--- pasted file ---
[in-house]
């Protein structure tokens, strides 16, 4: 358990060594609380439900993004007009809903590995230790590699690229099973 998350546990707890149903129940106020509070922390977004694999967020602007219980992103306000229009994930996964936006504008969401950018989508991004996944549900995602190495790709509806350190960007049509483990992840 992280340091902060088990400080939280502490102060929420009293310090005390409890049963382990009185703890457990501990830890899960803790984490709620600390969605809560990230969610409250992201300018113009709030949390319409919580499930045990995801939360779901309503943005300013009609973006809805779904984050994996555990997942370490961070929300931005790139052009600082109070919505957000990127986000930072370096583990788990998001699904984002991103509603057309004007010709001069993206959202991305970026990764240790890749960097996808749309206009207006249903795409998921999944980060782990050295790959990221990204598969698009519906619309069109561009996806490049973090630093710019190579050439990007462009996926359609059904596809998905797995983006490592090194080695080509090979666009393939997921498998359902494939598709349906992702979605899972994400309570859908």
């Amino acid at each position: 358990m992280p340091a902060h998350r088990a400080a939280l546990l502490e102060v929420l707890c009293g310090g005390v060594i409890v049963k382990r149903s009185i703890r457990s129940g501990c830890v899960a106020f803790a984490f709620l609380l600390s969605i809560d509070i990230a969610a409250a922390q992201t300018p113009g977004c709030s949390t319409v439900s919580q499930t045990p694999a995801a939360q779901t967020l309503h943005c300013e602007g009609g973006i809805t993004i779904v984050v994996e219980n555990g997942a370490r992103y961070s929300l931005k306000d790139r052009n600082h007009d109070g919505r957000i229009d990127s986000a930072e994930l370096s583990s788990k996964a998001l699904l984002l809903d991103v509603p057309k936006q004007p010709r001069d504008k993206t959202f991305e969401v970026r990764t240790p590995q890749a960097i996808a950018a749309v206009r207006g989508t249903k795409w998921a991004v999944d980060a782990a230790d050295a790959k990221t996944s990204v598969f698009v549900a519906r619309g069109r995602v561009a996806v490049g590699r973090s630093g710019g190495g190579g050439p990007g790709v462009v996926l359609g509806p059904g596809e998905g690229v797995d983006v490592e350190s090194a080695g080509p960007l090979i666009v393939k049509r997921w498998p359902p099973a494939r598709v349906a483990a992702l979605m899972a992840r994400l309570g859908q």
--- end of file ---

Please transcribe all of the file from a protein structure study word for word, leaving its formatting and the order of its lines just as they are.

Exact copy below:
[in-house]
């Protein structure tokens, strides 16, 4: 358990060594609380439900993004007009809903590995230790590699690229099973 998350546990707890149903129940106020509070922390977004694999967020602007219980992103306000229009994930996964936006504008969401950018989508991004996944549900995602190495790709509806350190960007049509483990992840 992280340091902060088990400080939280502490102060929420009293310090005390409890049963382990009185703890457990501990830890899960803790984490709620600390969605809560990230969610409250992201300018113009709030949390319409919580499930045990995801939360779901309503943005300013009609973006809805779904984050994996555990997942370490961070929300931005790139052009600082109070919505957000990127986000930072370096583990788990998001699904984002991103509603057309004007010709001069993206959202991305970026990764240790890749960097996808749309206009207006249903795409998921999944980060782990050295790959990221990204598969698009519906619309069109561009996806490049973090630093710019190579050439990007462009996926359609059904596809998905797995983006490592090194080695080509090979666009393939997921498998359902494939598709349906992702979605899972994400309570859908």
């Amino acid at each position: 358990m992280p340091a902060h998350r088990a400080a939280l546990l502490e102060v929420l707890c009293g310090g005390v060594i409890v049963k382990r149903s009185i703890r457990s129940g501990c830890v899960a106020f803790a984490f709620l609380l600390s969605i809560d509070i990230a969610a409250a922390q992201t300018p113009g977004c709030s949390t319409v439900s919580q499930t045990p694999a995801a939360q779901t967020l309503h943005c300013e602007g009609g973006i809805t993004i779904v984050v994996e219980n555990g997942a370490r992103y961070s929300l931005k306000d790139r052009n600082h007009d109070g919505r957000i229009d990127s986000a930072e994930l370096s583990s788990k996964a998001l699904l984002l809903d991103v509603p057309k936006q004007p010709r001069d504008k993206t959202f991305e969401v970026r990764t240790p590995q890749a960097i996808a950018a749309v206009r207006g989508t249903k795409w998921a991004v999944d980060a782990a230790d050295a790959k990221t996944s990204v598969f698009v549900a519906r619309g069109r995602v561009a996806v490049g590699r973090s630093g710019g190495g190579g050439p990007g790709v462009v996926l359609g509806p059904g596809e998905g690229v797995d983006v490592e350190s090194a080695g080509p960007l090979i666009v393939k049509r997921w498998p359902p099973a494939r598709v349906a483990a992702l979605m899972a992840r994400l309570g859908q």